The Cars played their first show together in 1976. Two years later, they released their self-titled debut, an album that’s been certified 6x platinum and that’s widely regarded as one of the best debuts in rock history. Almost ten years and a handful of platinum-selling albums later, the Cars disbanded, only to briefly reunite in 2011 for a well-received reunion album. Here, we take a look back at their enduring legacy as we rank all seven the Cars albums from worst to best.
7. Door to Door
As 2loud2oldmusic.com says, what would become the band’s final classic era album was a big letdown, especially coming after the huge success of Heartbreak City. In an attempt to recapture the magic of their earlier albums, the band tried to inject the same energy and the same tricks into their sound. The problem was, the music world had moved on. In the ten years since their debut, tastes had changed and no one wanted to hear a rehash of yesterday’s hits. The first single, You Are the Girl, reached No. 17 on the Billboard 100 but the rest barely registered in the Top 100. The album charted at No. 26 on the Billboard 200 (the lowest chart position of any Cars’ studio album) and within a year, the band had gone its separate ways.
By the time they came around to record their third album, the Cars were chomping at the bit to try something new. The minimalist approach of their debut is still intact on Panorama, but the sound is more aggressive and innovative. Commercially, it was less successful than any album that came either before or after (with the exception of 1987’s Door to Door) but considering its experimental nature, that’s not too surprising. It may have lacked any big hits, but it’s hard to fault the gutsiness. Released on August 15, 1980, it reached No. 5 on the Billboard 200 and was eventually certified platinum.
5. Move Like This
After the commercial and critical failure of Door to Door, the band broke up. In 2011, they reunited for a seventh album – albeit without bassist Ben Orr, who’d sadly passed away from pancreatic cancer in 2000. Orr’s absence is palpable at times, but Ric Ocasek had clearly lost none of his gift for cracking out a classic pop tune, with highlights like Blue Tip, Hit Me, and Sad Song standing up well against the band’s earlier efforts. Released in May 2011, the album charted in the top ten of the Billboard 200 and peaked at No. 2 on the Billboard Top Rock Albums Chart.
4. Heartbeat City
In 1984, the Cars replaced long-term collaborator Roy Thomas Baker with producer Robert “Mutt” Lange. The result, Heartbeat City, is a superbly polished effort replete with the kind of studio sonics that may sound dated to modern ears, but which oozed commercial appeal back in the mid-80s. The glossy approach clearly worked; critics hailed it as a return to form and one of the best pure pop albums in years; its tracklist became a permanent fixture on modern rock and AOR stations; its singles charted in the top ten; and enough people bought the album to send it to number three on the Billboard 200. It was undoubtedly one of the best mainstream rock albums of the 80s – the only problem, as Ultimate Classic Rock notes, is that the Cars were never the same again.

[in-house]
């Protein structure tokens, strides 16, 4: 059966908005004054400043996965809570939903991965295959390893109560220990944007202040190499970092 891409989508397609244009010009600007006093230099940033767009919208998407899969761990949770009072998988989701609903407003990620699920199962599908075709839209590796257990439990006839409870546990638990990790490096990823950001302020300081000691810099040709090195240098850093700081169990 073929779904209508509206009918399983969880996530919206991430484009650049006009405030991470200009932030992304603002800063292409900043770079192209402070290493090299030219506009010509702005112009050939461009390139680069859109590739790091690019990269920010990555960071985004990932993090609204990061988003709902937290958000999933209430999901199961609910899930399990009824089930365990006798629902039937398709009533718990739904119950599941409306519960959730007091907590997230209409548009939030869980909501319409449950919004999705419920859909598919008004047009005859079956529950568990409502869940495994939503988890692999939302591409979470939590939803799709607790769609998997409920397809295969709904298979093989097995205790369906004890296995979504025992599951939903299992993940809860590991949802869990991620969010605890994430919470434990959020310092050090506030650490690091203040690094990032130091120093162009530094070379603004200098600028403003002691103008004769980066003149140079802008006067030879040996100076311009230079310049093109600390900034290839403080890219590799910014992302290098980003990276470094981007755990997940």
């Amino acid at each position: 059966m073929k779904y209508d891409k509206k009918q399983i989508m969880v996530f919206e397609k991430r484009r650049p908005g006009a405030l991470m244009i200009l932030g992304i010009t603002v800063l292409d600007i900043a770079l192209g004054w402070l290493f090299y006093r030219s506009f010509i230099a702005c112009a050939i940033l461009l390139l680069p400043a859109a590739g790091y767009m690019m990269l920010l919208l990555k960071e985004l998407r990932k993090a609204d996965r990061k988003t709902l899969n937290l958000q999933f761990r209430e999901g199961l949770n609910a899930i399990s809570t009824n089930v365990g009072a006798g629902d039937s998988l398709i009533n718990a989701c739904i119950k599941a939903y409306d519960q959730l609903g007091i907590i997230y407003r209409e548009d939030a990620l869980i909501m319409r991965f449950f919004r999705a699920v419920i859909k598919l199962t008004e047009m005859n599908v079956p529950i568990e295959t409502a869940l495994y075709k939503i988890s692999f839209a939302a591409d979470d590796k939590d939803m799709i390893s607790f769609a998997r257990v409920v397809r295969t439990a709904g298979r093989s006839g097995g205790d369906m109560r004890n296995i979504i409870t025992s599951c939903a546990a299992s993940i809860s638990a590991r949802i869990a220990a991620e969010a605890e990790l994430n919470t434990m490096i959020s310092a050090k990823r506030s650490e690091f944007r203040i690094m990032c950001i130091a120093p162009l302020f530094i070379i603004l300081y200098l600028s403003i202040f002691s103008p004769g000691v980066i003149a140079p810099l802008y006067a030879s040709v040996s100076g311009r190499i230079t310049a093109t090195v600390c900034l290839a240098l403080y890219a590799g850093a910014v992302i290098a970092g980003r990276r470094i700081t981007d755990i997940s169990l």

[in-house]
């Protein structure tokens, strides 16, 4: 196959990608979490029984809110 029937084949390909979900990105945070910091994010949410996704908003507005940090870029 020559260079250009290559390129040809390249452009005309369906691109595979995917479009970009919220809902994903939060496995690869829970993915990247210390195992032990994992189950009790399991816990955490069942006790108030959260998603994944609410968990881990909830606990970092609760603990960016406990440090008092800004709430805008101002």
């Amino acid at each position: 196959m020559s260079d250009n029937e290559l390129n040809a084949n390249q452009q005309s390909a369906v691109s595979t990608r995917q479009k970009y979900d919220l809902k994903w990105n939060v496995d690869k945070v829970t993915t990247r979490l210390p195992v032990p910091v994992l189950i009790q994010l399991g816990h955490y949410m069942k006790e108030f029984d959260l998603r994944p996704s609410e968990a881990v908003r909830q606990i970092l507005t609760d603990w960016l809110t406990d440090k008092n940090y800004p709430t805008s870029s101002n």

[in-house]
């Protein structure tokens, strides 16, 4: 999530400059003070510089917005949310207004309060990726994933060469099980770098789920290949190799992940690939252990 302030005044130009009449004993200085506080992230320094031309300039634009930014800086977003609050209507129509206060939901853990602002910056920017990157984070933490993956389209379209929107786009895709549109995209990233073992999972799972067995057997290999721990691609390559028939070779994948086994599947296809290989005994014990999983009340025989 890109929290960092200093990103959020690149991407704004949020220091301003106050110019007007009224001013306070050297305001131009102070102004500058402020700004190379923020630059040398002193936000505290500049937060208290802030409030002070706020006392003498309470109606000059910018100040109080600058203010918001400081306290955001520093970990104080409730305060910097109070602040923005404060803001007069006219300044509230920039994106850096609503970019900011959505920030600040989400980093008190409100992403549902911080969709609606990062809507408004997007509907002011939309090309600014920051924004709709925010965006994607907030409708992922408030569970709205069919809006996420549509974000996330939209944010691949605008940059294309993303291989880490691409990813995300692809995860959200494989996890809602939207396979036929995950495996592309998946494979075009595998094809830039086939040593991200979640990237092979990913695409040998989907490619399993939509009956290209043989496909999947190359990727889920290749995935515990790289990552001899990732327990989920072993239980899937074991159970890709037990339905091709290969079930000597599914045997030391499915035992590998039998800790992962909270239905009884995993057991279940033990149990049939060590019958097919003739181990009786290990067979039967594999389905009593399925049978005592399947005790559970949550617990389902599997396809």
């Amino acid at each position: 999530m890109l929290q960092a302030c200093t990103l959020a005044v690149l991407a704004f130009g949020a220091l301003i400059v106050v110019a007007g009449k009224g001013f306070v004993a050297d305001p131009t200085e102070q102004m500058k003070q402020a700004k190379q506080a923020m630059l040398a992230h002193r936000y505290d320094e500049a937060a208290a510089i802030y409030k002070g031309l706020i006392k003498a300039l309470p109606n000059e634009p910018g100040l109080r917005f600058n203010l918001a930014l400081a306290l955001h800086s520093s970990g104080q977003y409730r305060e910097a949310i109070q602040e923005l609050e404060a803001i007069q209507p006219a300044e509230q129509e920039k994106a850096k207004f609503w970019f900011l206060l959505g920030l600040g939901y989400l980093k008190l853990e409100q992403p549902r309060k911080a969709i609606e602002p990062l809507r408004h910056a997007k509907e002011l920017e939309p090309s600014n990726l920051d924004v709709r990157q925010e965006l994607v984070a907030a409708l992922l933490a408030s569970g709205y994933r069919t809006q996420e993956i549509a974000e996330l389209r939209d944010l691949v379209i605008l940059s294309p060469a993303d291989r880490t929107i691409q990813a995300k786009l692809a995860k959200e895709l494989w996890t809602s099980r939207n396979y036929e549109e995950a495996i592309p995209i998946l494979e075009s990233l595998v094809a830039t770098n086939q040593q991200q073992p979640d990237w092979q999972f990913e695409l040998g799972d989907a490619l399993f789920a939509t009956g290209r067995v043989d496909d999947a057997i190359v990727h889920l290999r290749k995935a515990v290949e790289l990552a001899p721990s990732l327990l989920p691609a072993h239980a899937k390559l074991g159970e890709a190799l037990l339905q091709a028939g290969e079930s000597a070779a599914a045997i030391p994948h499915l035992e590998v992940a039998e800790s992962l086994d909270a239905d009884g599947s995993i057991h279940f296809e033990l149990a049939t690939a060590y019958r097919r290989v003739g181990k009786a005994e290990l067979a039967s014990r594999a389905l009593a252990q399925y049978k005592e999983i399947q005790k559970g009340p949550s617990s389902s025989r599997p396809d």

3. Shake It Up
The last album the Cars made with producer Roy Thomas Baker is Shake It Up. After their attempt to get artsy on Panorama met with a lukewarm reception, the band decided to stop experimenting and have some fun instead. It was a wise move. Shake It Up might not be as bold as Panorama, but it’s hugely enjoyable, with a radio-friendly new wave style that proved utterly irresistible to an early ’80’s audience. Its title track became the band’s first top ten hit, the album reached No. 9 on the Billboard 200, Spin Magazine named it one of the “50 Best Albums of 1981” and the tracklist played out every party and club night for the next few years – in other words, it was a very big, and very well deserved, hit.
After the major success of their self-titled debut, expectations were riding high for the Cars’ sophomore outing. Candy-O could have been a major letdown, but the ‘difficult second album’ proved no more challenging for the Cars than their debut. Commercially, it was a mixed bag, peaking fifteen spots higher than their debut at No.3 on the US Billboard 200 but shifting 2 million fewer copies. In terms of the content, however, it’s an outright success. It kicks off with the joyous Let’s Go (the band’s first Top 20 single) and continues in much the same vein from there, with songs like the title cut, It’s All I Can Do, and Dangerous Type proving more than a match for anything on either their previous album or any subsequent one.
1. The Cars
As Louder Sound says, there are few albums in rock history on which every song is a winner, but the Cars’ self-titled debut is certainly one of them. Ric Ocasek always had a knack for crafting a pop tune, and here, he delivers his finest ever batch. Elliot Easton once said of the album, “We used to joke that the first album should be called The Cars’ Greatest Hits.” They may have meant it in jest, but it wouldn’t have been wide off the mark. There isn’t a misstep across the entire album, with almost every one of its nine songs going on to become a rock radio staple. It wasn’t a huge success at first, charting at No. 18 on its release in June 1978. But it was a slow burner, and now ranks as their most successful album ever, having sold over 6 million copies and achieved 6x platinum status. It is, without question, the band’s finest album, and one of the best pop albums of all time.